Pressure continues on Canada’s health care system and there are local calls for co-operation at all levels to ensure the system is sustainable.
Colin Mayes, Okanagan-Shuswap MP, believes the state of the health care sector will be a major priority for the federal government in 2012.
“We are reviewing the health accord with the provinces and the model there is not (financially) sustainable,” he said.
“I hope everyone will sit down at the table and look at the issues and come up with solutions, whether they are tied to private delivery or public delivery.”
Mayes says Ottawa has increased health care funding six per cent a year but with an aging population, the tax base can’t keep up with demands and alternatives to meeting the needs of Canadians must be found.
Also on the agenda in the new year will be riding out the global economic turmoil.
“We’re a trading nation. The health of our trading partners is important,” said Mayes.
“If the meltdown in Europe continues or if it gets worse in the U.S., that will impact us.”
Mayes, though, is confident that Canada’s economy is improving.
“We have ensured our banking system is sound and we’re trying to get people and government to deal with their debt load,” he said, adding that a strong aspect of the economy is demand for natural resources.
“We should be able to weather the storm but you never know. Commodity prices may not be there.”
Mayes says the government’s goal is to not raise taxes but also find $4 billion in savings.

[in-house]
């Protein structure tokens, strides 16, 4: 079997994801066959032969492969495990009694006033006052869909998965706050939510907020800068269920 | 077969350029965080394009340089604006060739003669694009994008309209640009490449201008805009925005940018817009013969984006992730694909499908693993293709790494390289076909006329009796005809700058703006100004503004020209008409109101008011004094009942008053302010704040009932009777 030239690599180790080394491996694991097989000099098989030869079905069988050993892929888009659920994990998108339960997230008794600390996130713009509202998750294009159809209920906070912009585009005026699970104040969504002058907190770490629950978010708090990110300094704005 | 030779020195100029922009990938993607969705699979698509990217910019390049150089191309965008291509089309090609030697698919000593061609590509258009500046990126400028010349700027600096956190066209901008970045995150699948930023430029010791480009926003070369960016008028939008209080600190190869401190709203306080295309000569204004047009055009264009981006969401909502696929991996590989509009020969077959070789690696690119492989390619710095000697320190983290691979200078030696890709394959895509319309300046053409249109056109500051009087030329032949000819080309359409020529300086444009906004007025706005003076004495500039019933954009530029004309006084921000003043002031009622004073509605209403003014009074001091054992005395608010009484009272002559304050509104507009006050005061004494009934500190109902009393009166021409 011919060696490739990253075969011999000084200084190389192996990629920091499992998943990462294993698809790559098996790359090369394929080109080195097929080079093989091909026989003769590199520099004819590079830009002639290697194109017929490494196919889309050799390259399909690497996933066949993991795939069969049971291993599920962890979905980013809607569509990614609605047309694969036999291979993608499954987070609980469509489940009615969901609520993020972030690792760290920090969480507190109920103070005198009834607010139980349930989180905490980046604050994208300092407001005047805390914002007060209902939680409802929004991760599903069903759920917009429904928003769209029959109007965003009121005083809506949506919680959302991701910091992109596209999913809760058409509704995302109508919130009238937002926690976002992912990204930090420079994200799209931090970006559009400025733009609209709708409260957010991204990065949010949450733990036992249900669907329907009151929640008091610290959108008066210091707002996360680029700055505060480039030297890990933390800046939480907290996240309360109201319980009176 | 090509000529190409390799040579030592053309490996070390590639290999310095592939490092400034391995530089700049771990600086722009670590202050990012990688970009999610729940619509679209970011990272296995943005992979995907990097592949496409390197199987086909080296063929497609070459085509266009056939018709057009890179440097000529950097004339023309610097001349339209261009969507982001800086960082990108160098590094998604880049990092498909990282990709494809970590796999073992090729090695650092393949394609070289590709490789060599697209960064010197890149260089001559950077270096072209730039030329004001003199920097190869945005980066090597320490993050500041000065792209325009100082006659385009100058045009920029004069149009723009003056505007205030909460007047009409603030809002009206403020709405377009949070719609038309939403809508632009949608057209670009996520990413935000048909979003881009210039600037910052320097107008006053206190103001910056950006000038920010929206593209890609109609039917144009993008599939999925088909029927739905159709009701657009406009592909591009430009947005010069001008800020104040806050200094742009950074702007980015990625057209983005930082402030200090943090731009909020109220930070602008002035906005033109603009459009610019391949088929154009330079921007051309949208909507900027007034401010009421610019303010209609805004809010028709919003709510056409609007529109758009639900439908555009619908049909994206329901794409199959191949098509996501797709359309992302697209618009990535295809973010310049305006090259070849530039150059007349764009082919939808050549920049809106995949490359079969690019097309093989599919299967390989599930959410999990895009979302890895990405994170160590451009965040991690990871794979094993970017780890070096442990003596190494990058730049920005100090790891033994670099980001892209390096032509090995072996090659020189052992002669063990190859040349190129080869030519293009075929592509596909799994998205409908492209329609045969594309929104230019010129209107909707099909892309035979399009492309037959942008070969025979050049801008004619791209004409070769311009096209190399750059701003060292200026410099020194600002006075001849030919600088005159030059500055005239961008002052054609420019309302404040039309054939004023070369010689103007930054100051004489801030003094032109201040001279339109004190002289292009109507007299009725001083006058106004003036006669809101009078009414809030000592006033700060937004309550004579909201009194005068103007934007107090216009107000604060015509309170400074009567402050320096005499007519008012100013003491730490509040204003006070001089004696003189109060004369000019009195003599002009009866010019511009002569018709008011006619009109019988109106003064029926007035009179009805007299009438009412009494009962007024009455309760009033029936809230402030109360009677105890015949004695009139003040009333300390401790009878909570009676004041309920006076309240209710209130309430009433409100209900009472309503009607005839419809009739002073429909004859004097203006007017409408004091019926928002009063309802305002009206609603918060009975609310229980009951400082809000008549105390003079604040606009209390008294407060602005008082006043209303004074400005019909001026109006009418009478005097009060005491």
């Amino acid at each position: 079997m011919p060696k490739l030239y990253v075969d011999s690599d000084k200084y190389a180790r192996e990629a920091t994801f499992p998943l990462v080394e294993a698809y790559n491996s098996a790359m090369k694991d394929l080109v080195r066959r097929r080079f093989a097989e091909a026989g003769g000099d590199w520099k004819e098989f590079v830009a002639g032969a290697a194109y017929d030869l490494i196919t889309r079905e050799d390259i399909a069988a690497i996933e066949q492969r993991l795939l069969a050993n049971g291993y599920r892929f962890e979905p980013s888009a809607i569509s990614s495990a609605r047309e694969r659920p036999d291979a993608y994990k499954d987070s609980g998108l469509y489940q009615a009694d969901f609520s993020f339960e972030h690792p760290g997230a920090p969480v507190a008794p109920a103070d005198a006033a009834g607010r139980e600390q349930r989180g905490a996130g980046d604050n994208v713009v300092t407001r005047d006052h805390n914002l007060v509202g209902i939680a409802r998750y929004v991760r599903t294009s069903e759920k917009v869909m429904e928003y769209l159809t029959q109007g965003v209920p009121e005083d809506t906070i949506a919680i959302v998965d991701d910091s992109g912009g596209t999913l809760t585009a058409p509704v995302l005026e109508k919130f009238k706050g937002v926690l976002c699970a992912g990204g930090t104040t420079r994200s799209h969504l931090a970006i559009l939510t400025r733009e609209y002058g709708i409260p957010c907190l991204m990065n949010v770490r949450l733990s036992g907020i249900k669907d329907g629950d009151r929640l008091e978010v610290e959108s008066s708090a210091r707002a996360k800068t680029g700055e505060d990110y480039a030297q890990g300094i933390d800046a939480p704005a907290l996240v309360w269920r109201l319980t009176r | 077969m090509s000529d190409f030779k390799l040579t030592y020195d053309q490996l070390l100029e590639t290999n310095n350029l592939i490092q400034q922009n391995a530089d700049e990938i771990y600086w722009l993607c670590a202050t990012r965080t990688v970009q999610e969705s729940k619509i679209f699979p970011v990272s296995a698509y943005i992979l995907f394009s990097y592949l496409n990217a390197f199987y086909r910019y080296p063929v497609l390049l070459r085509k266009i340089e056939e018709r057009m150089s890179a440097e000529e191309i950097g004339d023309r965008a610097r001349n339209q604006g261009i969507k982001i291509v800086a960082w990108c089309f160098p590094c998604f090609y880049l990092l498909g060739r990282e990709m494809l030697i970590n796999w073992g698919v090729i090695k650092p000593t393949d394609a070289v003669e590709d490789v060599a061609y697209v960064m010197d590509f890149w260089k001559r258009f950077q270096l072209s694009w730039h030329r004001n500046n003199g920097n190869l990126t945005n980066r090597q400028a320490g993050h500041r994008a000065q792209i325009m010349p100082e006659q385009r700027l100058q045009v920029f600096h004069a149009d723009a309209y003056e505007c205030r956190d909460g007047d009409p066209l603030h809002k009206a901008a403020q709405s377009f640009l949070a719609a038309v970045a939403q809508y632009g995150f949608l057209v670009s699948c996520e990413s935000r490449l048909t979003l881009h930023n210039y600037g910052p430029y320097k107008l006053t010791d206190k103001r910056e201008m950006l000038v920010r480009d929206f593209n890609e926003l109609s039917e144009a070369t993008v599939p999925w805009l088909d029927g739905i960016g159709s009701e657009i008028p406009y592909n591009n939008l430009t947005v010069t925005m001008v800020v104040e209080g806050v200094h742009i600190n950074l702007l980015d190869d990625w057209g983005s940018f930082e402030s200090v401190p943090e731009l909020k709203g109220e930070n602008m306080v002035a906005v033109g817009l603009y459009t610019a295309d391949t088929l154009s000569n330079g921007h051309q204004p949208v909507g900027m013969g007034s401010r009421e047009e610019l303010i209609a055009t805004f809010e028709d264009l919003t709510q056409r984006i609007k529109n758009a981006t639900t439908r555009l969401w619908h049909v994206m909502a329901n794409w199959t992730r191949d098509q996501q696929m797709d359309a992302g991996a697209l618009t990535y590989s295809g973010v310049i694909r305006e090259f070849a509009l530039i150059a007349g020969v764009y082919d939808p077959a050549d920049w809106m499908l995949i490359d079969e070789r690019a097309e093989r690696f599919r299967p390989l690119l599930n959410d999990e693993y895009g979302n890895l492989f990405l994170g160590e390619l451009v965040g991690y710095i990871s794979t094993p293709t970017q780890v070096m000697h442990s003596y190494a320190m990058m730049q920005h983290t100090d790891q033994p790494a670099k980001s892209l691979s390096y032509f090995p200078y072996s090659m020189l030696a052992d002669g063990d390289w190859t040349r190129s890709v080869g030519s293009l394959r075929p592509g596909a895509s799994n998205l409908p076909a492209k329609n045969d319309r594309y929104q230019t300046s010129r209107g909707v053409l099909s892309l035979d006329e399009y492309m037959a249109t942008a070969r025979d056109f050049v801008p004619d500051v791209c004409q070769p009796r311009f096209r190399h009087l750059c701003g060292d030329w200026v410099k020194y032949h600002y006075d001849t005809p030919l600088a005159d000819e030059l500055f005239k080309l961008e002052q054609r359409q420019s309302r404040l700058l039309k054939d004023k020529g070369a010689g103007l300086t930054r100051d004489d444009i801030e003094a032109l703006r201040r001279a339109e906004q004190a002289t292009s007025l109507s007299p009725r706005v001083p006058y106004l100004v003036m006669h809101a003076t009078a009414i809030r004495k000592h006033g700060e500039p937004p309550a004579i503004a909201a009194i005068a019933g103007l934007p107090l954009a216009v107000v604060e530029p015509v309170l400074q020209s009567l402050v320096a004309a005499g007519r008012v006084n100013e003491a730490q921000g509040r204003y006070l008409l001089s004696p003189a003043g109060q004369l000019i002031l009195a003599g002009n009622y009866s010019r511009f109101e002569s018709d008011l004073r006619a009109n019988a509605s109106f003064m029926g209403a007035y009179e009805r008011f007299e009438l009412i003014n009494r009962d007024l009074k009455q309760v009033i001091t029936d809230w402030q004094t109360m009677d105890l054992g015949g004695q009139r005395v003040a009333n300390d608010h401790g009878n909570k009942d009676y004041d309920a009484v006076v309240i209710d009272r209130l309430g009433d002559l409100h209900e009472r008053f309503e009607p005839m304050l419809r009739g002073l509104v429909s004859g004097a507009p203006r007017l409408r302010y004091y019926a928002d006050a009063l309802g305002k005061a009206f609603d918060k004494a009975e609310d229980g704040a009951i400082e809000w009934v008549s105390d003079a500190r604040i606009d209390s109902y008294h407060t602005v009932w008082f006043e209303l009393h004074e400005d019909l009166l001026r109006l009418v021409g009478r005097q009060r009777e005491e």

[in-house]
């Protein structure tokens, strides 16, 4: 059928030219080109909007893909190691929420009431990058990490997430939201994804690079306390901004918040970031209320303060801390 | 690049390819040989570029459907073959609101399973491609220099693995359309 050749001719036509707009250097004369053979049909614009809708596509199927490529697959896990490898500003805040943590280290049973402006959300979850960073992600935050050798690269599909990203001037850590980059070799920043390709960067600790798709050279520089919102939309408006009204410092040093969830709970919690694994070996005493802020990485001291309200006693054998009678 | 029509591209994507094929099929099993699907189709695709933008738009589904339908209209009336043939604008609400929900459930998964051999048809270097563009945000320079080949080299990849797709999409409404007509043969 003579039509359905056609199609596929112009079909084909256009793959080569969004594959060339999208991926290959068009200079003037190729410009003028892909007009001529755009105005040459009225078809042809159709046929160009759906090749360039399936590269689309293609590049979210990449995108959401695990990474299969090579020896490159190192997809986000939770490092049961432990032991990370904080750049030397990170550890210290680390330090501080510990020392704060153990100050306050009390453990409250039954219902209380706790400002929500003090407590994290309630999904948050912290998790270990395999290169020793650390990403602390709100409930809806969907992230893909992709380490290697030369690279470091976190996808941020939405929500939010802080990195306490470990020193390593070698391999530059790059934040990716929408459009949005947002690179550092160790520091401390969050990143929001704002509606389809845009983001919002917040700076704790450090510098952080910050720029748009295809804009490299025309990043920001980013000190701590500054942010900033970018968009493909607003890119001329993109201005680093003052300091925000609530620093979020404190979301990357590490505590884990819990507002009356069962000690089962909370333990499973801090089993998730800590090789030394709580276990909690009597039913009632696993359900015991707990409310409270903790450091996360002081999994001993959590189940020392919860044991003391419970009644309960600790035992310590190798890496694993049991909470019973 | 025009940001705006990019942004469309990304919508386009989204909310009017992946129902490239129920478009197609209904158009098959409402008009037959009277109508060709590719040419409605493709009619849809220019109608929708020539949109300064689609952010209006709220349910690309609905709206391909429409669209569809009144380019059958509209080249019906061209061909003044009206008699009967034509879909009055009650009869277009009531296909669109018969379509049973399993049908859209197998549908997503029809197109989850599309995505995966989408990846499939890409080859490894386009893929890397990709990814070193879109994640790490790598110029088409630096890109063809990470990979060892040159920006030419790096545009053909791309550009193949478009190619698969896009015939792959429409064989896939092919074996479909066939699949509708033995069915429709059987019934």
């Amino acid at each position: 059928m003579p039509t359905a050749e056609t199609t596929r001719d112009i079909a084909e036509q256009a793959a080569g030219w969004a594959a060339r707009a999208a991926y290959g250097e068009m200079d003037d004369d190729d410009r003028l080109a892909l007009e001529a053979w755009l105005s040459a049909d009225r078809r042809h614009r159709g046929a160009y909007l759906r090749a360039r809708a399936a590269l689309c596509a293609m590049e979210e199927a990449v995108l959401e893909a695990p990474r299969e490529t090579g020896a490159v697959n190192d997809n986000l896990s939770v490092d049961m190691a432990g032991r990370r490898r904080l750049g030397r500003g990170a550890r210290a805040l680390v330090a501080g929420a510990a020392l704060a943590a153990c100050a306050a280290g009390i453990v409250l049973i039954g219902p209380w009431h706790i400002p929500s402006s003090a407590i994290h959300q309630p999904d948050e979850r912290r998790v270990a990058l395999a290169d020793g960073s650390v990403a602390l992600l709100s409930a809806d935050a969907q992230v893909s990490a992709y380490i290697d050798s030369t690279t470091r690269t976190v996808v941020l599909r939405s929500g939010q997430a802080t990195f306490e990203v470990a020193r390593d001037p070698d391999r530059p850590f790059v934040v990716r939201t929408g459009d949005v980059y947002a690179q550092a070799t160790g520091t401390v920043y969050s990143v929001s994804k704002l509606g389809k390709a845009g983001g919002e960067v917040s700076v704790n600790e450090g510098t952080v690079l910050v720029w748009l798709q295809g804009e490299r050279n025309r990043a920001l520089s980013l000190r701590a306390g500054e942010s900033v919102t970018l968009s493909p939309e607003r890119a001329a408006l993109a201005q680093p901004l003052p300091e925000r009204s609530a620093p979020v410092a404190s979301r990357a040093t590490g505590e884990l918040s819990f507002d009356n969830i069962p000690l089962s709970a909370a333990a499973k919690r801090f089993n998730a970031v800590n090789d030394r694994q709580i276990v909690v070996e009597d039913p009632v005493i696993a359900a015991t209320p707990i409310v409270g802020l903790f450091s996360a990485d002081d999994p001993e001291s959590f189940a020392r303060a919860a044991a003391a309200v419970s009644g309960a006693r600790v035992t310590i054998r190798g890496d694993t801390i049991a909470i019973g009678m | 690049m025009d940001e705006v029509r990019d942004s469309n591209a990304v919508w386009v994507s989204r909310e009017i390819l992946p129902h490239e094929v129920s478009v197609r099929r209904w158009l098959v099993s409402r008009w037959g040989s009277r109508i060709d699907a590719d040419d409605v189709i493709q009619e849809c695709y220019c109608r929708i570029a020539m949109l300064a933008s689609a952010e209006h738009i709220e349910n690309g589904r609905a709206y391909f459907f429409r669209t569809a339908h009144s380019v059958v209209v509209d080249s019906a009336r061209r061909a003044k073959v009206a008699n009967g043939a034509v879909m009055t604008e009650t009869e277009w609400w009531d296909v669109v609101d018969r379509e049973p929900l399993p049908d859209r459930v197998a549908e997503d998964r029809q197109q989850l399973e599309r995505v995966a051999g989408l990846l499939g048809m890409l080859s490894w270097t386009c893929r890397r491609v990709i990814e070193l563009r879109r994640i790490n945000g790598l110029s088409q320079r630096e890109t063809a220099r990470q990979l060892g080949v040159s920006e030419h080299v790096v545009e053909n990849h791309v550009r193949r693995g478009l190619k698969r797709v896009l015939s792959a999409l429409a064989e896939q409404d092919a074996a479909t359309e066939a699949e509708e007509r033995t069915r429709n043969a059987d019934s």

“We will see some cuts in different areas and we’re bound to hurt a few citizens’ feelings. But we believe most Canadians will say, ‘We have to cinch up our belt.’”
That means the recent stimulus fund and placing money into infrastructure projects will not proceed.
“It’s been good for the economy but we won’t be able to continue that,” said Mayes of the need to tackle the national deficit.
There has been considerable controversy recently over living conditions in a northern Ontario aboriginal community, and Prime Minister Stephen Harper will host a First Nations summit in January.
But Mayes insists action has been taken, including reducing the number of First Nations communities with water advisories in half since the Conservatives came to power.
He also says money has been spent on housing and economic development plans for the communities must be developed.
“We are looking at skills training and education for First Nations.”
In terms of Okanagan-Shuswap, Mayes says he has a number of priorities.
“I keep telling the transportation minister that we need to keep going with (improvements to) the Trans-Canada Highway. It’s a major transportation corridor for the port of Vancouver,” he said.
He also wants to work with forestry companies to increase energy efficiency at mills and address depreciation costs for equipment.
Mayes was re-elected to another term as MP during the spring and he believes the running of government has become less challenging now that the Conservatives have a majority.
“There isn’t the tension among the members. We know we are there for four years and there is great comfort in knowing we can move ahead,” he said of not worrying about the possibility of an election under a minority government situation.